has taken more than 30,000 man hours over a seven month period since May
this year. The Nigel Irens designed B&Q trimaran was constructed at the
Boatspeed facility north of Sydney in Australia. Through this time more
than 30 boat builders worked regularly on the project simultaneously and
there were occasions when they would work shifts around the clock.

The official launch is scheduled for Darling Harbour outside the National
Maritime Museum to coincide with the official opening of the opening day of
the Schroders London Boat Show on Thursday, 8th January 2004. You can see
the action in the assembly shed by going to the website and clicking on the
webcam icon:

Yendys, Ichi Ban, Ragamuffin, Bounder, Chutzpah…these are the boats that
stand out as the potential Overall winner of the Rolex Sydney Hobart Yacht
Race after three days of concentrated round-the-buoys racing in the Rolex
Trophy Series off Sydney Heads. Add to this list last year's winner, Quest,
along with the US boat, Zaraffa, Another Challenge and the little Toecutter
from Melbourne, which did not contest the Rolex Trophy Series. The sum
total is that the Cruising Yacht Club of Australia has an outstanding
line-up preparing to contest the grand prix IMS division of the Rolex
Sydney Hobart Yacht Race.

However, unlike the Rolex Sydney Hobart Yacht Race where there is just one
Overall winner, there are two Overall winners of the handicap divisions of
the Rolex Trophy Series, for the IMS (International Measurement System) and
the IRC (International Rule Club) divisions. All eligible boats entered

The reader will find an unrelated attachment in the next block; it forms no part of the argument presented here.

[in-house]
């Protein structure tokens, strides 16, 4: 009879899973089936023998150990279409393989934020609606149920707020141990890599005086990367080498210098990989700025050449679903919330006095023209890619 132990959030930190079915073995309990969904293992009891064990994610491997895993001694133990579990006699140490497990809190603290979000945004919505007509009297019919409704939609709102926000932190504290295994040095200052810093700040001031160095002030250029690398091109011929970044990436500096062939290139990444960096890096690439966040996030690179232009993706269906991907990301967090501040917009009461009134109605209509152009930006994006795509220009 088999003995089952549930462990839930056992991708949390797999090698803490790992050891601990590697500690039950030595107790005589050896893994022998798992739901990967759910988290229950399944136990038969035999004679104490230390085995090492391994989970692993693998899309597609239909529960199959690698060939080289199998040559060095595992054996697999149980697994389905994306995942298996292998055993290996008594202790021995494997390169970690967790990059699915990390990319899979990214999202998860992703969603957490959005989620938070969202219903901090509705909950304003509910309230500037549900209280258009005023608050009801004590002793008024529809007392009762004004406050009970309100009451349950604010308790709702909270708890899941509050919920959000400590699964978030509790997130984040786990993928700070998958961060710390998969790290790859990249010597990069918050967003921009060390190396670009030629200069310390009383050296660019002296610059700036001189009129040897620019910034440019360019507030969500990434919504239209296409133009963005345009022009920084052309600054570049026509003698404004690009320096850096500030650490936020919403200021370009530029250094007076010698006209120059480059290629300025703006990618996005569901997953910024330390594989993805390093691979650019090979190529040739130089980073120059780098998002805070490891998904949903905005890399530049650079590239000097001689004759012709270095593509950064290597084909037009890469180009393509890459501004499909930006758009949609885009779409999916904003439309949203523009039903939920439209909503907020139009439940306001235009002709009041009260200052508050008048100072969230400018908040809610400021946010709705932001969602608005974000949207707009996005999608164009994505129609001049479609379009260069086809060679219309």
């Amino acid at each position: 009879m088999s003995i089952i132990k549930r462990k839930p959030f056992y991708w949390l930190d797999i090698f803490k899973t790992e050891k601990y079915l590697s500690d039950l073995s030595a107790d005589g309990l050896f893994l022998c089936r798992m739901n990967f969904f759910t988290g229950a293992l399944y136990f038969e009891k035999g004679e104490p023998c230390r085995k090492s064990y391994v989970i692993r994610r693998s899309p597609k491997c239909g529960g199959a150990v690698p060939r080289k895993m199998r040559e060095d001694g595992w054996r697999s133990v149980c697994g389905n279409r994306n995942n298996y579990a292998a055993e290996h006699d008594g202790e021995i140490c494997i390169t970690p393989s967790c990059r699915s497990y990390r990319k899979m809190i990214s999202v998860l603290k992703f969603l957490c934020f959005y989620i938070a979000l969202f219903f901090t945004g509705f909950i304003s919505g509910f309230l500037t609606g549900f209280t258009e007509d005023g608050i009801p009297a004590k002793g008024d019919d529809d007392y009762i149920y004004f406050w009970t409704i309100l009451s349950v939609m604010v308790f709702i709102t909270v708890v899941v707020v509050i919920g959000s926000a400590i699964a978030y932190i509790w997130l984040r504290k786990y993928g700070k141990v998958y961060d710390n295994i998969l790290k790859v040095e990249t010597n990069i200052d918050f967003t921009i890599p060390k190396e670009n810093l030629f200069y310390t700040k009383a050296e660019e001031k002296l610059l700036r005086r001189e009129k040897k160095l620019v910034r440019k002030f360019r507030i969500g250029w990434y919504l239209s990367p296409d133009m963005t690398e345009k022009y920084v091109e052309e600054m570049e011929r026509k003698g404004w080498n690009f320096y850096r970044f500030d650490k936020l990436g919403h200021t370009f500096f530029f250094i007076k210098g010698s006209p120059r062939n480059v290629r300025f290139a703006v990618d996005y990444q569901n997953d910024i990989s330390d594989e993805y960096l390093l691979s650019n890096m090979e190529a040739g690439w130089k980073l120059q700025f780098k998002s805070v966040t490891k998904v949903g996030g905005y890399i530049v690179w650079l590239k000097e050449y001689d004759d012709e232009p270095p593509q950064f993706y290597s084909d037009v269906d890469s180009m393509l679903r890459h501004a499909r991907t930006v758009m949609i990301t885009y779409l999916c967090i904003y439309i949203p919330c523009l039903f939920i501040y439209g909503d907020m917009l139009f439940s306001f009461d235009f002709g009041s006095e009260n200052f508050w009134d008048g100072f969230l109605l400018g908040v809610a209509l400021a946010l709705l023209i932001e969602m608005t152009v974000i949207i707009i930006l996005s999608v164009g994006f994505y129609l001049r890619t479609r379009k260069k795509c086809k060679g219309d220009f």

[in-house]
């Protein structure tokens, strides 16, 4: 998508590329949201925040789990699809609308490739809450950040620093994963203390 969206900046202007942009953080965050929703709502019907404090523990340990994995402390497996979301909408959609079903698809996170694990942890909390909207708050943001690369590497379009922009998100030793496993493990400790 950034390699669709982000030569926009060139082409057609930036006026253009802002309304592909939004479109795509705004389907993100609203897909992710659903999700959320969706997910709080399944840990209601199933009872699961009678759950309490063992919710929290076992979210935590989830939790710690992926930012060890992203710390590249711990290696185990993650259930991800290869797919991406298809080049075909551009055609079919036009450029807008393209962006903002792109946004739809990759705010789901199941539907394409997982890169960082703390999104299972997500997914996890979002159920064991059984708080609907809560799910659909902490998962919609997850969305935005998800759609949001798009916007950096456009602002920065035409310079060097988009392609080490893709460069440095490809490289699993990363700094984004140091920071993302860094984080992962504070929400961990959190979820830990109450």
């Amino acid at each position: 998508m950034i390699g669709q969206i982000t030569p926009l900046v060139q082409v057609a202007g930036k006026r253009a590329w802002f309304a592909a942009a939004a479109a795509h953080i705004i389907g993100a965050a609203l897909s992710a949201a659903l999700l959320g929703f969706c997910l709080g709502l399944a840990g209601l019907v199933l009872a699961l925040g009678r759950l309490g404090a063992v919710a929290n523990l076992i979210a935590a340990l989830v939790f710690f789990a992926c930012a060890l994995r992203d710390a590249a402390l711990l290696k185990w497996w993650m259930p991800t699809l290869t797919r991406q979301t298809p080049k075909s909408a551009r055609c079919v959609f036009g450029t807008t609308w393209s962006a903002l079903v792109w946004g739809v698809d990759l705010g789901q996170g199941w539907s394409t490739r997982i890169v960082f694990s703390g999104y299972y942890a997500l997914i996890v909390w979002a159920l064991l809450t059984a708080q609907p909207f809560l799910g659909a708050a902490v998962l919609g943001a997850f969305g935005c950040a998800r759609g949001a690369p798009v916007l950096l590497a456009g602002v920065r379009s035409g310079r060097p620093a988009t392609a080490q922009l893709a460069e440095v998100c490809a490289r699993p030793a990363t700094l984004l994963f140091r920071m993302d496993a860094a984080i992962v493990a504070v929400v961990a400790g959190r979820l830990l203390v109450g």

both IMS and IRC handicap categories for the Rolex Trophy Series, as they
may for the Rolex Sydney Hobart.

The super maxi Skandia was the exception because of her canting keel, but
she placed well on corrected time in the IRC Division and must be
considered a strong prospect not only for line honours but also IRC
handicap honours in the Rolex Sydney Hobart Yacht Race. And then there was
the Farr 40 One Design Division, starting their preparation for the Rolex
Farr 40 World Championship to be hosted by the CYCA in March 2005.

The winners of all three divisions today received Rolex Trophies at a
post-regatta presentation at the CYCA and will have their name engraved on
the historic perpetual trophy as joint winners for 2003. And the winners were:
* Yendys, Geoff Ross' former European champion 52-footer designed by
Judel-Vrolijk, with a scorecard of 4-1-1-1-1-1-1-DNS in the IMS Division.
* Ichi Ban, Matt Allen's Farr 52, winning the IRC Division with placings
of 1-4-2-1-1-1--3-4.
* Team Shockwave, super maxi owner Neville Crichton's 'other boat',
winning the Farr 40 One Design Division with placings of 4-1-2-1-4-3-2-1.

Make sure that you keep this information for the next time you're sending
out a bid package for your newest and fastest yacht. Townsend Bay Marine
knows light and fast and is a world leader in composite construction. For
immediate attention, contact Paul Zeusche or David King: 1-360-385-6632 or